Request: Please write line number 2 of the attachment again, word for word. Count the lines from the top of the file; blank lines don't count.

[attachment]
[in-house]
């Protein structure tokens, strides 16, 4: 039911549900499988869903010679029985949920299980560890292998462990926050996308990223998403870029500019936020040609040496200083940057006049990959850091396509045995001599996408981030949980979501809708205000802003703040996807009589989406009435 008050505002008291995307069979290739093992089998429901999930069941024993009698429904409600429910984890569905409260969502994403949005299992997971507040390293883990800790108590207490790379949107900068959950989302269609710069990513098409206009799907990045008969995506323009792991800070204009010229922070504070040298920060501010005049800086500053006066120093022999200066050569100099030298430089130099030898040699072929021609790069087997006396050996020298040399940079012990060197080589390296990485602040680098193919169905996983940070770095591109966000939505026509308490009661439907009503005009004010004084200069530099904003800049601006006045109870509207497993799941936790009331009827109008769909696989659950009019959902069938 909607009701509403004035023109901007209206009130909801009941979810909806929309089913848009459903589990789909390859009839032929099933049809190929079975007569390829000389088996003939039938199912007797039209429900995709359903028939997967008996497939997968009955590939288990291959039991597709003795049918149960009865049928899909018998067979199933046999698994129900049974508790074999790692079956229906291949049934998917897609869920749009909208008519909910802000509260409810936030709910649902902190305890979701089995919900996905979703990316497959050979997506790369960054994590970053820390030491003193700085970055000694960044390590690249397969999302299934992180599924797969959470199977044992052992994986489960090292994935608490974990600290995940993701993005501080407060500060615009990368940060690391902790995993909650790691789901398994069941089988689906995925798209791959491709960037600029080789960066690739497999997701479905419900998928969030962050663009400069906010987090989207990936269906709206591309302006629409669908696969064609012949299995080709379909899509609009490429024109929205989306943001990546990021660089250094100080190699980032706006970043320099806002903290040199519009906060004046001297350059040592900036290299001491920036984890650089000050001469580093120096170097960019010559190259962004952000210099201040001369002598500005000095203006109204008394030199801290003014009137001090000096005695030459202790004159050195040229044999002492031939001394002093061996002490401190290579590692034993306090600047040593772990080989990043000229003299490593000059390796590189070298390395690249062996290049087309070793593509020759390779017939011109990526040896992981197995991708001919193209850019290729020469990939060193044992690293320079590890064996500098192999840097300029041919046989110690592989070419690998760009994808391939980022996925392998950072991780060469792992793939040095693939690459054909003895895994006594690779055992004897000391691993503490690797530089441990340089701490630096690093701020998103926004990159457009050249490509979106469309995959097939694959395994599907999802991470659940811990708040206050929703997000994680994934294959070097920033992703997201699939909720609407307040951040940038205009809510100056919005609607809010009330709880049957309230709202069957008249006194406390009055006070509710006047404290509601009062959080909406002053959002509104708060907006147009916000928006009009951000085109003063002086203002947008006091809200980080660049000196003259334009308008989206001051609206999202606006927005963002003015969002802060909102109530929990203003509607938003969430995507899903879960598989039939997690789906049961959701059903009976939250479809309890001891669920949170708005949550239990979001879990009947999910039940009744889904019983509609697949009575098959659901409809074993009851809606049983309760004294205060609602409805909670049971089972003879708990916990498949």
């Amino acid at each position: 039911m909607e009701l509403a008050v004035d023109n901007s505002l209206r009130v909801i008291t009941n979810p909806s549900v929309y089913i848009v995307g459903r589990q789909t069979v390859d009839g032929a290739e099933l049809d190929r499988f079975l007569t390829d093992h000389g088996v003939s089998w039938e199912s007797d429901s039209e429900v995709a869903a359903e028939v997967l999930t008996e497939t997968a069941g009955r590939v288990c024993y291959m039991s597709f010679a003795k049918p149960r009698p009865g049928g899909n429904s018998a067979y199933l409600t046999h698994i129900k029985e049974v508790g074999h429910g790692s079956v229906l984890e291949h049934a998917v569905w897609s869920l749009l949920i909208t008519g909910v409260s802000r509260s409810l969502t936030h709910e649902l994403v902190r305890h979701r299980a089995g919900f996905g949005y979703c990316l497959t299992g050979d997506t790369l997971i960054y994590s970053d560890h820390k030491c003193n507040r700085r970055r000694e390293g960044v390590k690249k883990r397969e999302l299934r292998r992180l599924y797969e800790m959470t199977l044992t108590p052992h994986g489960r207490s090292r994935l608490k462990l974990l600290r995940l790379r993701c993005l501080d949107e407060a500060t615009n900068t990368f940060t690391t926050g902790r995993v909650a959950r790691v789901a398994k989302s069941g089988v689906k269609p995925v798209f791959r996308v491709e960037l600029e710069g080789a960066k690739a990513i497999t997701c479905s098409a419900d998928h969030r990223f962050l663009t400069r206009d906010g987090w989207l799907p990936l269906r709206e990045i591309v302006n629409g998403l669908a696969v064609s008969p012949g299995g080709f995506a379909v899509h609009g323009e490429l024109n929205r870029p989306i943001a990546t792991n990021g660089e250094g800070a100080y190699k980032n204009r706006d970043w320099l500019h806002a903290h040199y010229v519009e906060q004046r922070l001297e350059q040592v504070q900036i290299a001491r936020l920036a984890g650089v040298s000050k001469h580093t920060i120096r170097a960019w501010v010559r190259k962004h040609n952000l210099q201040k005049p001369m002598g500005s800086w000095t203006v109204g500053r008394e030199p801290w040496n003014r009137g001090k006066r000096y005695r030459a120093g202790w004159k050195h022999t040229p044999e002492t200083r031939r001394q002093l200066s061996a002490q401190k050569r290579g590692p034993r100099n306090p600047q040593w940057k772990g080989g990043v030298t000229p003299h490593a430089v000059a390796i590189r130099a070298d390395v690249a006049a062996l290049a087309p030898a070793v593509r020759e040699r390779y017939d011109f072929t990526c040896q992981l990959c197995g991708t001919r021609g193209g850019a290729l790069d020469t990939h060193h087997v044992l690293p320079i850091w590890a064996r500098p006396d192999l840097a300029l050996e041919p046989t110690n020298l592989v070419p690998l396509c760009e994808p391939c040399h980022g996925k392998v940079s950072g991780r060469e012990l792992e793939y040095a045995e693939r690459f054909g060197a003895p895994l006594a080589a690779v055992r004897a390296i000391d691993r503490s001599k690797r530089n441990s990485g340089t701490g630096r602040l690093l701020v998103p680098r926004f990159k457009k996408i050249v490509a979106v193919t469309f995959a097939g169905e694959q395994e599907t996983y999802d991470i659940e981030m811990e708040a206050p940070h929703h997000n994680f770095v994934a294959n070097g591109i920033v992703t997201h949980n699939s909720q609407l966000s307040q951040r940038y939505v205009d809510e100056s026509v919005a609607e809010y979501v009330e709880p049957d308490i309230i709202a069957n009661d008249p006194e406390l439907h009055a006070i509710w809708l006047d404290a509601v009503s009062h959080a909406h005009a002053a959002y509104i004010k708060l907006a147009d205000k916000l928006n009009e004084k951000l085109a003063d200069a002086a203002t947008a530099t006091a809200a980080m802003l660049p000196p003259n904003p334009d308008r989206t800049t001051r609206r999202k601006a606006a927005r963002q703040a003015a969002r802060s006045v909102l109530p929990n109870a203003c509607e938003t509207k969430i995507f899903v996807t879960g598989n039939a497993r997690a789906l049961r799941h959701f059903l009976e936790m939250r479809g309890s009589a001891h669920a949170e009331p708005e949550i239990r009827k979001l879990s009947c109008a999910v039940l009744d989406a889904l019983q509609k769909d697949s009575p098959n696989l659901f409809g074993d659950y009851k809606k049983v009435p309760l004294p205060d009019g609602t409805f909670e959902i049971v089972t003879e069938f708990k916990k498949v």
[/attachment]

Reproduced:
């Protein structure tokens, strides 16, 4: 039911549900499988869903010679029985949920299980560890292998462990926050996308990223998403870029500019936020040609040496200083940057006049990959850091396509045995001599996408981030949980979501809708205000802003703040996807009589989406009435 008050505002008291995307069979290739093992089998429901999930069941024993009698429904409600429910984890569905409260969502994403949005299992997971507040390293883990800790108590207490790379949107900068959950989302269609710069990513098409206009799907990045008969995506323009792991800070204009010229922070504070040298920060501010005049800086500053006066120093022999200066050569100099030298430089130099030898040699072929021609790069087997006396050996020298040399940079012990060197080589390296990485602040680098193919169905996983940070770095591109966000939505026509308490009661439907009503005009004010004084200069530099904003800049601006006045109870509207497993799941936790009331009827109008769909696989659950009019959902069938 909607009701509403004035023109901007209206009130909801009941979810909806929309089913848009459903589990789909390859009839032929099933049809190929079975007569390829000389088996003939039938199912007797039209429900995709359903028939997967008996497939997968009955590939288990291959039991597709003795049918149960009865049928899909018998067979199933046999698994129900049974508790074999790692079956229906291949049934998917897609869920749009909208008519909910802000509260409810936030709910649902902190305890979701089995919900996905979703990316497959050979997506790369960054994590970053820390030491003193700085970055000694960044390590690249397969999302299934992180599924797969959470199977044992052992994986489960090292994935608490974990600290995940993701993005501080407060500060615009990368940060690391902790995993909650790691789901398994069941089988689906995925798209791959491709960037600029080789960066690739497999997701479905419900998928969030962050663009400069906010987090989207990936269906709206591309302006629409669908696969064609012949299995080709379909899509609009490429024109929205989306943001990546990021660089250094100080190699980032706006970043320099806002903290040199519009906060004046001297350059040592900036290299001491920036984890650089000050001469580093120096170097960019010559190259962004952000210099201040001369002598500005000095203006109204008394030199801290003014009137001090000096005695030459202790004159050195040229044999002492031939001394002093061996002490401190290579590692034993306090600047040593772990080989990043000229003299490593000059390796590189070298390395690249062996290049087309070793593509020759390779017939011109990526040896992981197995991708001919193209850019290729020469990939060193044992690293320079590890064996500098192999840097300029041919046989110690592989070419690998760009994808391939980022996925392998950072991780060469792992793939040095693939690459054909003895895994006594690779055992004897000391691993503490690797530089441990340089701490630096690093701020998103926004990159457009050249490509979106469309995959097939694959395994599907999802991470659940811990708040206050929703997000994680994934294959070097920033992703997201699939909720609407307040951040940038205009809510100056919005609607809010009330709880049957309230709202069957008249006194406390009055006070509710006047404290509601009062959080909406002053959002509104708060907006147009916000928006009009951000085109003063002086203002947008006091809200980080660049000196003259334009308008989206001051609206999202606006927005963002003015969002802060909102109530929990203003509607938003969430995507899903879960598989039939997690789906049961959701059903009976939250479809309890001891669920949170708005949550239990979001879990009947999910039940009744889904019983509609697949009575098959659901409809074993009851809606049983309760004294205060609602409805909670049971089972003879708990916990498949």